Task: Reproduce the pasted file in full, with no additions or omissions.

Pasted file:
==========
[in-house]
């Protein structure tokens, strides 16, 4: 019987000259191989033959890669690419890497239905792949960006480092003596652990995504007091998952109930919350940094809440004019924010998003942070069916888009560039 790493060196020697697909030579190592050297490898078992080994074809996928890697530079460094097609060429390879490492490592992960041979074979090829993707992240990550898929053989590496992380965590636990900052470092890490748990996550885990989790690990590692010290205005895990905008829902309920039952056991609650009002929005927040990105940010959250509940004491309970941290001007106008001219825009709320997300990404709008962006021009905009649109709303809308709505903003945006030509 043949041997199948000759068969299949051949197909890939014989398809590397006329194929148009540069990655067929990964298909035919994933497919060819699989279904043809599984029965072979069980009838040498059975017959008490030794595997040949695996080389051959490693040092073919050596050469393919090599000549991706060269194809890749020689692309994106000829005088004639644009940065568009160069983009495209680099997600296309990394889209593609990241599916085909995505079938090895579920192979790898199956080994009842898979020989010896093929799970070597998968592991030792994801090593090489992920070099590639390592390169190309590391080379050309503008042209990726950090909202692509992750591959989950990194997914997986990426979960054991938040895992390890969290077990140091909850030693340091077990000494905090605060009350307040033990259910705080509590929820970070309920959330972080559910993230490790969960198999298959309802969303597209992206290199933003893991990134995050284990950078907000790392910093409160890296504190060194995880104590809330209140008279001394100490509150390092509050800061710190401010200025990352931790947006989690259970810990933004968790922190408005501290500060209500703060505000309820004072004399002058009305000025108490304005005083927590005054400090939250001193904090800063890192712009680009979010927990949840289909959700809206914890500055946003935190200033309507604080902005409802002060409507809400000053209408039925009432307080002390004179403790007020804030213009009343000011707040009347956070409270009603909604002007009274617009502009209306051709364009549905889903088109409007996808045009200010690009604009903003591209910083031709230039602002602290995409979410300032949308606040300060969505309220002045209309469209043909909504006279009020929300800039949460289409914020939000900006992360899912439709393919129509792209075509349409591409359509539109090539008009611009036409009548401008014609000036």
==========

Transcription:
[in-house]
């Protein structure tokens, strides 16, 4: 019987000259191989033959890669690419890497239905792949960006480092003596652990995504007091998952109930919350940094809440004019924010998003942070069916888009560039 790493060196020697697909030579190592050297490898078992080994074809996928890697530079460094097609060429390879490492490592992960041979074979090829993707992240990550898929053989590496992380965590636990900052470092890490748990996550885990989790690990590692010290205005895990905008829902309920039952056991609650009002929005927040990105940010959250509940004491309970941290001007106008001219825009709320997300990404709008962006021009905009649109709303809308709505903003945006030509 043949041997199948000759068969299949051949197909890939014989398809590397006329194929148009540069990655067929990964298909035919994933497919060819699989279904043809599984029965072979069980009838040498059975017959008490030794595997040949695996080389051959490693040092073919050596050469393919090599000549991706060269194809890749020689692309994106000829005088004639644009940065568009160069983009495209680099997600296309990394889209593609990241599916085909995505079938090895579920192979790898199956080994009842898979020989010896093929799970070597998968592991030792994801090593090489992920070099590639390592390169190309590391080379050309503008042209990726950090909202692509992750591959989950990194997914997986990426979960054991938040895992390890969290077990140091909850030693340091077990000494905090605060009350307040033990259910705080509590929820970070309920959330972080559910993230490790969960198999298959309802969303597209992206290199933003893991990134995050284990950078907000790392910093409160890296504190060194995880104590809330209140008279001394100490509150390092509050800061710190401010200025990352931790947006989690259970810990933004968790922190408005501290500060209500703060505000309820004072004399002058009305000025108490304005005083927590005054400090939250001193904090800063890192712009680009979010927990949840289909959700809206914890500055946003935190200033309507604080902005409802002060409507809400000053209408039925009432307080002390004179403790007020804030213009009343000011707040009347956070409270009603909604002007009274617009502009209306051709364009549905889903088109409007996808045009200010690009604009903003591209910083031709230039602002602290995409979410300032949308606040300060969505309220002045209309469209043909909504006279009020929300800039949460289409914020939000900006992360899912439709393919129509792209075509349409591409359509539109090539008009611009036409009548401008014609000036």